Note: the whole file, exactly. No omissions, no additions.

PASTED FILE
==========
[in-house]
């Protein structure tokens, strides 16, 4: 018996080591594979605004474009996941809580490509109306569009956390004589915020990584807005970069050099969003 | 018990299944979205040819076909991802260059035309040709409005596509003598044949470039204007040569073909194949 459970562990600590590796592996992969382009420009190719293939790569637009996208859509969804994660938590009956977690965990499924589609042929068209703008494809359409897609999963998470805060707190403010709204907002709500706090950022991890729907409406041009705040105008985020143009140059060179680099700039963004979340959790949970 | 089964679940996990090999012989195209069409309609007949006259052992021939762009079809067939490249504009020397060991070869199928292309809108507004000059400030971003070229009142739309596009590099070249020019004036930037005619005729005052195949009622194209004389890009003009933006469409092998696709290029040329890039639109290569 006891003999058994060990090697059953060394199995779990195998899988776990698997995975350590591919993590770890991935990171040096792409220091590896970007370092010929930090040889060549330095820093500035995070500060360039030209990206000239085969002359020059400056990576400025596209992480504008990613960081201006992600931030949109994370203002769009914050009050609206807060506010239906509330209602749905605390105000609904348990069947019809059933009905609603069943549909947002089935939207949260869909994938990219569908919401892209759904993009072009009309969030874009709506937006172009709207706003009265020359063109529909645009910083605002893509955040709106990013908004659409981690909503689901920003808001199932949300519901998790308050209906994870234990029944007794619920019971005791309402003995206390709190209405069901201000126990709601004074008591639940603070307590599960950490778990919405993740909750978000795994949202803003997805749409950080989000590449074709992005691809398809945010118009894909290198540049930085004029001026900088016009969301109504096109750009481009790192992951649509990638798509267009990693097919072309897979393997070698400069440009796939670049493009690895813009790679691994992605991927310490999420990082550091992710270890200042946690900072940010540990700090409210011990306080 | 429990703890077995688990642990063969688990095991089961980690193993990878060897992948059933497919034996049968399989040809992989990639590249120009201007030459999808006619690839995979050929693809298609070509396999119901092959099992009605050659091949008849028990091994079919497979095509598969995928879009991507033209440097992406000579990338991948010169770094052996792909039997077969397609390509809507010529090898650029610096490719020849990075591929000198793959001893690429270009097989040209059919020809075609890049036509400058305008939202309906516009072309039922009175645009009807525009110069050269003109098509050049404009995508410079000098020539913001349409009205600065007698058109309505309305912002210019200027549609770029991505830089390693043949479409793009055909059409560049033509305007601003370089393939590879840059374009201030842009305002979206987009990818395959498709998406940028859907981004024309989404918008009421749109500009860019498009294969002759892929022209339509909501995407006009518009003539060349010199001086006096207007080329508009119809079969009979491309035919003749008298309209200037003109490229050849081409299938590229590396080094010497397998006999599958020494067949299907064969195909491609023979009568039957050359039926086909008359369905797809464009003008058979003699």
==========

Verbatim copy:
[in-house]
């Protein structure tokens, strides 16, 4: 018996080591594979605004474009996941809580490509109306569009956390004589915020990584807005970069050099969003 | 018990299944979205040819076909991802260059035309040709409005596509003598044949470039204007040569073909194949 459970562990600590590796592996992969382009420009190719293939790569637009996208859509969804994660938590009956977690965990499924589609042929068209703008494809359409897609999963998470805060707190403010709204907002709500706090950022991890729907409406041009705040105008985020143009140059060179680099700039963004979340959790949970 | 089964679940996990090999012989195209069409309609007949006259052992021939762009079809067939490249504009020397060991070869199928292309809108507004000059400030971003070229009142739309596009590099070249020019004036930037005619005729005052195949009622194209004389890009003009933006469409092998696709290029040329890039639109290569 006891003999058994060990090697059953060394199995779990195998899988776990698997995975350590591919993590770890991935990171040096792409220091590896970007370092010929930090040889060549330095820093500035995070500060360039030209990206000239085969002359020059400056990576400025596209992480504008990613960081201006992600931030949109994370203002769009914050009050609206807060506010239906509330209602749905605390105000609904348990069947019809059933009905609603069943549909947002089935939207949260869909994938990219569908919401892209759904993009072009009309969030874009709506937006172009709207706003009265020359063109529909645009910083605002893509955040709106990013908004659409981690909503689901920003808001199932949300519901998790308050209906994870234990029944007794619920019971005791309402003995206390709190209405069901201000126990709601004074008591639940603070307590599960950490778990919405993740909750978000795994949202803003997805749409950080989000590449074709992005691809398809945010118009894909290198540049930085004029001026900088016009969301109504096109750009481009790192992951649509990638798509267009990693097919072309897979393997070698400069440009796939670049493009690895813009790679691994992605991927310490999420990082550091992710270890200042946690900072940010540990700090409210011990306080 | 429990703890077995688990642990063969688990095991089961980690193993990878060897992948059933497919034996049968399989040809992989990639590249120009201007030459999808006619690839995979050929693809298609070509396999119901092959099992009605050659091949008849028990091994079919497979095509598969995928879009991507033209440097992406000579990338991948010169770094052996792909039997077969397609390509809507010529090898650029610096490719020849990075591929000198793959001893690429270009097989040209059919020809075609890049036509400058305008939202309906516009072309039922009175645009009807525009110069050269003109098509050049404009995508410079000098020539913001349409009205600065007698058109309505309305912002210019200027549609770029991505830089390693043949479409793009055909059409560049033509305007601003370089393939590879840059374009201030842009305002979206987009990818395959498709998406940028859907981004024309989404918008009421749109500009860019498009294969002759892929022209339509909501995407006009518009003539060349010199001086006096207007080329508009119809079969009979491309035919003749008298309209200037003109490229050849081409299938590229590396080094010497397998006999599958020494067949299907064969195909491609023979009568039957050359039926086909008359369905797809464009003008058979003699």